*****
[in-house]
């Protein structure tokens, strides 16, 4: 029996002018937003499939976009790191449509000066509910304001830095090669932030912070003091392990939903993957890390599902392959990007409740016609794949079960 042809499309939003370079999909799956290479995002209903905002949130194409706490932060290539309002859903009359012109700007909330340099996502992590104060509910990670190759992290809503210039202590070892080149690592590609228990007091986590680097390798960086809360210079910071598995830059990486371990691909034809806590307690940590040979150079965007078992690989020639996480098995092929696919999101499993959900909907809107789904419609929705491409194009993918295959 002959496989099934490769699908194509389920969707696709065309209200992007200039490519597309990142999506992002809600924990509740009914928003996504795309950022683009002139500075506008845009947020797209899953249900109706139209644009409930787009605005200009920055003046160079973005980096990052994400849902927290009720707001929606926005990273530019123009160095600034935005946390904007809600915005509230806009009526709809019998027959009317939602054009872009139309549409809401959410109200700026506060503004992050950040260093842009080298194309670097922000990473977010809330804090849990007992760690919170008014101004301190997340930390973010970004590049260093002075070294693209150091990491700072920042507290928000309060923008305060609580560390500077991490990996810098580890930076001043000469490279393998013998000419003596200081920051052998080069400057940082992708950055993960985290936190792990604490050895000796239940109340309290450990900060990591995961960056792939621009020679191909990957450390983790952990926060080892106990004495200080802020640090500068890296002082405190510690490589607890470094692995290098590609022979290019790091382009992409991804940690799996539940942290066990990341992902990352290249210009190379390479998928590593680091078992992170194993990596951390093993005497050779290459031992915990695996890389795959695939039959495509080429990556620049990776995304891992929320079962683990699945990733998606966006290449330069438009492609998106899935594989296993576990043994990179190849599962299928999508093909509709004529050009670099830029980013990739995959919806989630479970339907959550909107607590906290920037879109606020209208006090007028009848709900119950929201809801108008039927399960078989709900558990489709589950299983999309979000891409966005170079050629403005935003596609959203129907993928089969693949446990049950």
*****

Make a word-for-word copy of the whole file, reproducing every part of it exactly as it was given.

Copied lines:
[in-house]
């Protein structure tokens, strides 16, 4: 029996002018937003499939976009790191449509000066509910304001830095090669932030912070003091392990939903993957890390599902392959990007409740016609794949079960 042809499309939003370079999909799956290479995002209903905002949130194409706490932060290539309002859903009359012109700007909330340099996502992590104060509910990670190759992290809503210039202590070892080149690592590609228990007091986590680097390798960086809360210079910071598995830059990486371990691909034809806590307690940590040979150079965007078992690989020639996480098995092929696919999101499993959900909907809107789904419609929705491409194009993918295959 002959496989099934490769699908194509389920969707696709065309209200992007200039490519597309990142999506992002809600924990509740009914928003996504795309950022683009002139500075506008845009947020797209899953249900109706139209644009409930787009605005200009920055003046160079973005980096990052994400849902927290009720707001929606926005990273530019123009160095600034935005946390904007809600915005509230806009009526709809019998027959009317939602054009872009139309549409809401959410109200700026506060503004992050950040260093842009080298194309670097922000990473977010809330804090849990007992760690919170008014101004301190997340930390973010970004590049260093002075070294693209150091990491700072920042507290928000309060923008305060609580560390500077991490990996810098580890930076001043000469490279393998013998000419003596200081920051052998080069400057940082992708950055993960985290936190792990604490050895000796239940109340309290450990900060990591995961960056792939621009020679191909990957450390983790952990926060080892106990004495200080802020640090500068890296002082405190510690490589607890470094692995290098590609022979290019790091382009992409991804940690799996539940942290066990990341992902990352290249210009190379390479998928590593680091078992992170194993990596951390093993005497050779290459031992915990695996890389795959695939039959495509080429990556620049990776995304891992929320079962683990699945990733998606966006290449330069438009492609998106899935594989296993576990043994990179190849599962299928999508093909509709004529050009670099830029980013990739995959919806989630479970339907959550909107607590906290920037879109606020209208006090007028009848709900119950929201809801108008039927399960078989709900558990489709589950299983999309979000891409966005170079050629403005935003596609959203129907993928089969693949446990049950």